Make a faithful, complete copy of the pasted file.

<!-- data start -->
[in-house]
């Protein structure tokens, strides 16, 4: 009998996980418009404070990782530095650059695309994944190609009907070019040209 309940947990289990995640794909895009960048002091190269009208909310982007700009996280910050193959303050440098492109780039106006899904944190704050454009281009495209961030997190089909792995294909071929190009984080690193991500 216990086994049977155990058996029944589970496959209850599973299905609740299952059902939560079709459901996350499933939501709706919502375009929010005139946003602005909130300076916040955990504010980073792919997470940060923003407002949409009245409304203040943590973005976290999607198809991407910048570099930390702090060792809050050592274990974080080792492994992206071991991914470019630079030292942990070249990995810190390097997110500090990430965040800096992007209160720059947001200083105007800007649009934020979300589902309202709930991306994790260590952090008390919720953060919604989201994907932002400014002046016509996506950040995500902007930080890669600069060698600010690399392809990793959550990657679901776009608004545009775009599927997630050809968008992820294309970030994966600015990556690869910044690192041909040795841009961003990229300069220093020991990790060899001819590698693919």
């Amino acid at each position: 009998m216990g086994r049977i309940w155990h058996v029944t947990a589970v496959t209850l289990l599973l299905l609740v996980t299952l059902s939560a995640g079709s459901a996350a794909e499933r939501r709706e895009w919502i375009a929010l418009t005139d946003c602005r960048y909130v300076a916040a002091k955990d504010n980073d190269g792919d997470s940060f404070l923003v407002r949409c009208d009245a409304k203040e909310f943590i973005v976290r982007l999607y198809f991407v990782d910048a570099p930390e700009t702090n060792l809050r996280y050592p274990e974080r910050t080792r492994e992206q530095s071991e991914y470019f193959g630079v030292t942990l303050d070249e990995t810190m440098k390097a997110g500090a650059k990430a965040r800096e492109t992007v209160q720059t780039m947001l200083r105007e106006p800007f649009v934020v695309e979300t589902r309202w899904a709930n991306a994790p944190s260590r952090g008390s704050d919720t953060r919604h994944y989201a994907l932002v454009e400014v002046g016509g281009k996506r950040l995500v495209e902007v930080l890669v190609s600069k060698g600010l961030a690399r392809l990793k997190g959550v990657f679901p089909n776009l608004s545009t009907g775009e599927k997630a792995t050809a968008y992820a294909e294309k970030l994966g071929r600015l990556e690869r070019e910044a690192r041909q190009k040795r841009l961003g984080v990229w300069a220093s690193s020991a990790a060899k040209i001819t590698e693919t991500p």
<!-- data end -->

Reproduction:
[in-house]
């Protein structure tokens, strides 16, 4: 009998996980418009404070990782530095650059695309994944190609009907070019040209 309940947990289990995640794909895009960048002091190269009208909310982007700009996280910050193959303050440098492109780039106006899904944190704050454009281009495209961030997190089909792995294909071929190009984080690193991500 216990086994049977155990058996029944589970496959209850599973299905609740299952059902939560079709459901996350499933939501709706919502375009929010005139946003602005909130300076916040955990504010980073792919997470940060923003407002949409009245409304203040943590973005976290999607198809991407910048570099930390702090060792809050050592274990974080080792492994992206071991991914470019630079030292942990070249990995810190390097997110500090990430965040800096992007209160720059947001200083105007800007649009934020979300589902309202709930991306994790260590952090008390919720953060919604989201994907932002400014002046016509996506950040995500902007930080890669600069060698600010690399392809990793959550990657679901776009608004545009775009599927997630050809968008992820294309970030994966600015990556690869910044690192041909040795841009961003990229300069220093020991990790060899001819590698693919």
């Amino acid at each position: 009998m216990g086994r049977i309940w155990h058996v029944t947990a589970v496959t209850l289990l599973l299905l609740v996980t299952l059902s939560a995640g079709s459901a996350a794909e499933r939501r709706e895009w919502i375009a929010l418009t005139d946003c602005r960048y909130v300076a916040a002091k955990d504010n980073d190269g792919d997470s940060f404070l923003v407002r949409c009208d009245a409304k203040e909310f943590i973005v976290r982007l999607y198809f991407v990782d910048a570099p930390e700009t702090n060792l809050r996280y050592p274990e974080r910050t080792r492994e992206q530095s071991e991914y470019f193959g630079v030292t942990l303050d070249e990995t810190m440098k390097a997110g500090a650059k990430a965040r800096e492109t992007v209160q720059t780039m947001l200083r105007e106006p800007f649009v934020v695309e979300t589902r309202w899904a709930n991306a994790p944190s260590r952090g008390s704050d919720t953060r919604h994944y989201a994907l932002v454009e400014v002046g016509g281009k996506r950040l995500v495209e902007v930080l890669v190609s600069k060698g600010l961030a690399r392809l990793k997190g959550v990657f679901p089909n776009l608004s545009t009907g775009e599927k997630a792995t050809a968008y992820a294909e294309k970030l994966g071929r600015l990556e690869r070019e910044a690192r041909q190009k040795r841009l961003g984080v990229w300069a220093s690193s020991a990790a060899k040209i001819t590698e693919t991500p």